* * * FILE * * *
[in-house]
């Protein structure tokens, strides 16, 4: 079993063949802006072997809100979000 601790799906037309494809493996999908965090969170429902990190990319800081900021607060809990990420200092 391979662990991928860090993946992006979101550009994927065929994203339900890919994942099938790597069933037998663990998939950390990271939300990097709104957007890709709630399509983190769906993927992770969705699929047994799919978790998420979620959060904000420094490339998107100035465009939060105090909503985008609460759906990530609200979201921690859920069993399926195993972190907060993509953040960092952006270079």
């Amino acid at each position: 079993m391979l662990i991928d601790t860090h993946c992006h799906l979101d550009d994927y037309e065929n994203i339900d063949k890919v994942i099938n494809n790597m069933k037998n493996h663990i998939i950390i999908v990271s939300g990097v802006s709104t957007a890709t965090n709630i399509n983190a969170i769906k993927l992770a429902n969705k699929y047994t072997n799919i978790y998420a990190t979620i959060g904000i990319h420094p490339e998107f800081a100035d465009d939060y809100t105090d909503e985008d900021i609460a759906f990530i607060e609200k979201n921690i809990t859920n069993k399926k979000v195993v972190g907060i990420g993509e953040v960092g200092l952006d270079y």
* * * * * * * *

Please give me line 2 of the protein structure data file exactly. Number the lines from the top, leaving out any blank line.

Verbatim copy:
């Protein structure tokens, strides 16, 4: 079993063949802006072997809100979000 601790799906037309494809493996999908965090969170429902990190990319800081900021607060809990990420200092 391979662990991928860090993946992006979101550009994927065929994203339900890919994942099938790597069933037998663990998939950390990271939300990097709104957007890709709630399509983190769906993927992770969705699929047994799919978790998420979620959060904000420094490339998107100035465009939060105090909503985008609460759906990530609200979201921690859920069993399926195993972190907060993509953040960092952006270079």